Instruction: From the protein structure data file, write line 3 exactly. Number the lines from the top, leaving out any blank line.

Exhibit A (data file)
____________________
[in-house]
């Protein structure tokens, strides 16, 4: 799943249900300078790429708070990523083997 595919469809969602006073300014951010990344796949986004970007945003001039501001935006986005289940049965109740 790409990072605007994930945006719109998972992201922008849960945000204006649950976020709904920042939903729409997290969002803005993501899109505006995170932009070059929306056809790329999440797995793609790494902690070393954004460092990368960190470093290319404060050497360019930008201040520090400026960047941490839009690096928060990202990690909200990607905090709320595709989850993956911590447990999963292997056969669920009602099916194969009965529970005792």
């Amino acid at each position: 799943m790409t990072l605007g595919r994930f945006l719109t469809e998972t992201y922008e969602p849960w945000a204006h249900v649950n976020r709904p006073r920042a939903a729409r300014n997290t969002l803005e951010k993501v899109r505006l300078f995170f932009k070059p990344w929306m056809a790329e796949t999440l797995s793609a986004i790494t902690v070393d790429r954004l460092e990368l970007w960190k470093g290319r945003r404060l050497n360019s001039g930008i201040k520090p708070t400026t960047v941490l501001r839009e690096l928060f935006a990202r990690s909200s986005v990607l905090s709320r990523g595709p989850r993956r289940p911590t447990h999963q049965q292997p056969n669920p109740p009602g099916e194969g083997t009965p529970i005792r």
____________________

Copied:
């Amino acid at each position: 799943m790409t990072l605007g595919r994930f945006l719109t469809e998972t992201y922008e969602p849960w945000a204006h249900v649950n976020r709904p006073r920042a939903a729409r300014n997290t969002l803005e951010k993501v899109r505006l300078f995170f932009k070059p990344w929306m056809a790329e796949t999440l797995s793609a986004i790494t902690v070393d790429r954004l460092e990368l970007w960190k470093g290319r945003r404060l050497n360019s001039g930008i201040k520090p708070t400026t960047v941490l501001r839009e690096l928060f935006a990202r990690s909200s986005v990607l905090s709320r990523g595709p989850r993956r289940p911590t447990h999963q049965q292997p056969n669920p109740p009602g099916e194969g083997t009965p529970i005792r």